A picture tells the story, or does it?

by Brian Patrick Murphy, Hotness Expert, Life Coach, Manimal

In the fitness industry pictures play an important part of the process of keeping a record of how our bodies change. We take pictures of the Ninjas on their first day. In life we have pictures in social media posts to remind us all of our progress or lack-thereof. We have every celebrity magazine, fitness magazine, TV show, movie to help us compare. We constantly stalk Facebook for our dream bodies to constantly judge ourselves by and to remind us all of where we stand. Everyone does it. We look straight to the washboard abs, Adonis shoulders or movie star asses of our favorite celebrities and immediately go to the mirror to compare ourselves. This is absolutely normal and can definitely be useful. It can also be unrealistic, painful and, in reality, not in line with what we truly want. Even for a fitness pro there are lessons to be learned.

The club lights were flashing in the Ninja Clubhouse, as a class of 15 super-star Ninjas were sweating, smiling and grunting. There I was, running around as usual, shirtless, in a Speedo 2 sizes too small. I saw myself in the mirror and stopped in my tracks. A tear ran down my cheek. I noticed I had a little pooch of a belly over my Speedo, my ass was hanging out and my shoulders were broad. I could barely make out an ab muscle—one singular ab.

That tear was out of happiness. I was truly happy with what my body looked like.

Most of my years in NYC I have spent as an actor, singer, dancer, model and now as a fitness professional. People look to me as an example of health and, yes, even “hotness”. A quick Google or Facebook search of myself and I can find dozens of pictures with numerous protruding abs  with an overall slim look and stereotypical dancers body. I worked extremely hard to maintain that look and got the expected positive feedback one gets with those types of pictures.

After class I came home and scrolled through pictures and saw one from about 18 months before. I thought, “Damn, I have never been so shredded as I was then.”  I was just one ab muscle after another. I remember weighing in around 162 lbs. I was impressed with the picture. The dedication it took in the gym, the kitchen. (The lighting and perfect camera filter certainly helped.)  Certainly the outside world must’ve been impressed. That must be the end of this story….A fitness pro with pictures of a shredded body of himself for all to see.

Luckily, I had time and a lot of education and reflection to know better when looking back at this photo. Instead of feeling bad about the slightly chubby belly and ass hanging out of a speedo of the present, I began to reflect on the man I was just 18 months previously. I saw a 6 foot tall, well-built man that looked beaten down. And I saw a body that didn’t really match what my true ideal of what my best body was (TWEET THAT SHIT!). I remembered being exhausted and needing to make some changes. I thought about sleepless nights, a lack of eating foods that I enjoyed, a stressful end to a previous relationship, a career transition, and some habits I was just about ready to change.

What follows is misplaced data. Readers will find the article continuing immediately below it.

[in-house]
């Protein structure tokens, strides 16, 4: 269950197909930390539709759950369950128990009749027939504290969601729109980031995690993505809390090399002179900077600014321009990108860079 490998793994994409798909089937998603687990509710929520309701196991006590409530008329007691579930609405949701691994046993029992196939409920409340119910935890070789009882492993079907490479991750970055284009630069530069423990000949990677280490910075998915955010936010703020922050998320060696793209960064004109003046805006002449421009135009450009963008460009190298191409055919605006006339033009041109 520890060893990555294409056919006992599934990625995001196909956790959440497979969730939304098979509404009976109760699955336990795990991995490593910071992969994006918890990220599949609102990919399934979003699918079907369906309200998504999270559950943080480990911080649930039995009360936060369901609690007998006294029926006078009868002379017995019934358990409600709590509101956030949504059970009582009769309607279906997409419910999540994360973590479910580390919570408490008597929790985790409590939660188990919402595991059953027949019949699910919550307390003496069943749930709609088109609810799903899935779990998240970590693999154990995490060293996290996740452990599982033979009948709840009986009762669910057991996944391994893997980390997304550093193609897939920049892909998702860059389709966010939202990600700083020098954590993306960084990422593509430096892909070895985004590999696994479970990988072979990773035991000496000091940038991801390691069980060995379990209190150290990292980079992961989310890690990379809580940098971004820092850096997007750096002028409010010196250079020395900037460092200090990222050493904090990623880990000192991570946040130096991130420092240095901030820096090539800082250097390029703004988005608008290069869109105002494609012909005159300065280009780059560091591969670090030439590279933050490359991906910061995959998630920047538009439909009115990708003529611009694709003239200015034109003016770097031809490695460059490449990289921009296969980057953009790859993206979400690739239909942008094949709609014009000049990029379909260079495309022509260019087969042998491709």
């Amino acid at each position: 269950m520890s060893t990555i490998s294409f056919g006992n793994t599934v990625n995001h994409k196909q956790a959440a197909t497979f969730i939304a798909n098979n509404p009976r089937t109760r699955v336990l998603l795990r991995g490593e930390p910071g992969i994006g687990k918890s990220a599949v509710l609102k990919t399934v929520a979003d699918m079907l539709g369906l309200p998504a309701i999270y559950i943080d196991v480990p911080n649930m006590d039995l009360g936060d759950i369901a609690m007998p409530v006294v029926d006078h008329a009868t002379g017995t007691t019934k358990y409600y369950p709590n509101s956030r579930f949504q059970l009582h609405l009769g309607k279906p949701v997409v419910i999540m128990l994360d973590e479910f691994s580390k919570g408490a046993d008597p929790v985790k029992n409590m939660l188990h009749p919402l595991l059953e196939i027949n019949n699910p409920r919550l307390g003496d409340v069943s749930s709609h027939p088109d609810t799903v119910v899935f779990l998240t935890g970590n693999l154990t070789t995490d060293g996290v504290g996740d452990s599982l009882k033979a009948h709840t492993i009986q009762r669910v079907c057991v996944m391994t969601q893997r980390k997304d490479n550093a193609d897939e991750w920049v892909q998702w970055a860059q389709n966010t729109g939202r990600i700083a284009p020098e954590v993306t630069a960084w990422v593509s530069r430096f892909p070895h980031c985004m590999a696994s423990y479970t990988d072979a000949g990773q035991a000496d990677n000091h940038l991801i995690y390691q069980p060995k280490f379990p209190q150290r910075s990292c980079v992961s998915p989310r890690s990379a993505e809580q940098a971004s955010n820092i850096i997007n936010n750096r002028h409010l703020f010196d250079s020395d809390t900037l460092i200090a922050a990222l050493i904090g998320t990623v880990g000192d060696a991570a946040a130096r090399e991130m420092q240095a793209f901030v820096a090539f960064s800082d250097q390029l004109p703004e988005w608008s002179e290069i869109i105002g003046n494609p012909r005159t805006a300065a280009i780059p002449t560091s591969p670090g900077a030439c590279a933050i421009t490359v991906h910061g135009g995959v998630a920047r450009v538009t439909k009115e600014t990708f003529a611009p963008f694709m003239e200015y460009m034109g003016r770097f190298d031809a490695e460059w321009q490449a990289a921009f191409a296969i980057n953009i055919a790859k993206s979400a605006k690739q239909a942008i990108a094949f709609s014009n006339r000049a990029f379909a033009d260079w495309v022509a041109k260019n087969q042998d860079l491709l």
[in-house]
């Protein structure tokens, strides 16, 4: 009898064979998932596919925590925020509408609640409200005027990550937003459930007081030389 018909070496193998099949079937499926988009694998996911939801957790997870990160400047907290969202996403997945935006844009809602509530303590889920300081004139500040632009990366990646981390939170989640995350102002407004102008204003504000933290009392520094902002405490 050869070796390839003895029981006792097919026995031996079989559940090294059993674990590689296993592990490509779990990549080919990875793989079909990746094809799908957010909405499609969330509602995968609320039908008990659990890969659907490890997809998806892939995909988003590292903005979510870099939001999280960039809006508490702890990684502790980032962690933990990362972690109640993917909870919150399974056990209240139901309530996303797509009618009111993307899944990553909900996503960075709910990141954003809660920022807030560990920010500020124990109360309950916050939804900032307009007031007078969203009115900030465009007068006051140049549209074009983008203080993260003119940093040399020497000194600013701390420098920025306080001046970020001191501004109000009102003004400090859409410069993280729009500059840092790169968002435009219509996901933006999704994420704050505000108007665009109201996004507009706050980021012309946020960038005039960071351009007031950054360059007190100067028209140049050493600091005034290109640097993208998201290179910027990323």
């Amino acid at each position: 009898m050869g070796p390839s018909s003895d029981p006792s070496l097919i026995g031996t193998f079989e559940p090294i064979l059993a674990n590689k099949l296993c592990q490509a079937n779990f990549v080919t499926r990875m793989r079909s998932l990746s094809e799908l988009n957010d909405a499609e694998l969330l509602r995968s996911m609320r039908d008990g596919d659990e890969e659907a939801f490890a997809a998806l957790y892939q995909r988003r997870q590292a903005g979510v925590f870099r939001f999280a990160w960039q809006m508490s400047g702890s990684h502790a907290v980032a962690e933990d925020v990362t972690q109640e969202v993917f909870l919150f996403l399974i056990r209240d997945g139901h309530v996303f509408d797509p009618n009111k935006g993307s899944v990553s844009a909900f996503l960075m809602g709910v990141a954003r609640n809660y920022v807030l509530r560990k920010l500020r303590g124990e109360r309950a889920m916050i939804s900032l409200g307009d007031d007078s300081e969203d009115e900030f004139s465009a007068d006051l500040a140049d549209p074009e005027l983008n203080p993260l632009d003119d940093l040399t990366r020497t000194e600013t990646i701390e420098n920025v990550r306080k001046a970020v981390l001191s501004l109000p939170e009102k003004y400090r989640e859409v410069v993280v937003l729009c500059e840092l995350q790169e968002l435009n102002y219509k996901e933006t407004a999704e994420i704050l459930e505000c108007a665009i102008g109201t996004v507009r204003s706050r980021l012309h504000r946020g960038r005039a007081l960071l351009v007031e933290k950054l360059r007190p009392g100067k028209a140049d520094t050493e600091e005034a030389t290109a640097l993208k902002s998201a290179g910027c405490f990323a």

In that moment, I was so glad I could recognize my feelings and reflect on my recent past. I remember hearing Elvis Presley singing “Burning Love.”  I grew up on Elvis and listened to him all the time with my dad. Ahhh, things started to get sentimental with me.  I went through even more pictures, this time ones with my dad and family members. Anyone that spends more than five minutes around me becomes aware of the special bond I have with my father. My dad has always been such a source of strength for me. He taught me kettlebells at a young age and still loves to chat with me about training. I’ve never seen an ab muscle on my dad, and he usually walks around the house in his boxers with no shirt on completely unabashedly. The man doesn’t lack confidence. I’ve always wanted to be like that.

My Dad is a Ninja

When I looked in the mirror that day in class, I saw the man I saw the man in the mirror was closer to whom I really wanted to be. I wanted to be a confident man—a solid, strong and confident man.

To be clear, there is nothing wrong with having a ton of abs or having that be your goal. It is fun, challenging and takes a ton of self-discipline. It’s just not what I really wanted. It’s not what I idolized. My heroes look like my dad, my uncles, Elvis, the Marines that came to be family to me. For me, that means having more than a passing resemblance to an idolized father, strong barbell lifts, steak and ice-cream for dinner, a happy relationship, lots of sleep and the career of my dreams. That’s what I saw in the mirror today.

It is also very clear to me that in my current state, I am much healthier.  It is easy to get caught up in thinking “skinny, small and ripped” is healthier.  I have no doubt, this is not always the case.  I have more energy, perfect blood work, strong bones and muscles and a mind that is functioning better than it ever has. I am having more fun, smiling incessantly and living the life of my dreams.  I absolutely believe that the shift in how I look at my body is an integral part of this! Training to the point of getting shredded is part of the journey, but for me it’s not the whole journey (TWEET THAT SHIT!)

This is my journey. Everyone is different and it may take years for you to decide on yours. I ask you to follow your heart. What do you really see in your pictures? What do you really want?  Do your pictures tell the whole truth?  Do the celebrities you follow and the friends you compare yourself to actually match what you want? Leave a comment below and let’s talk about it!

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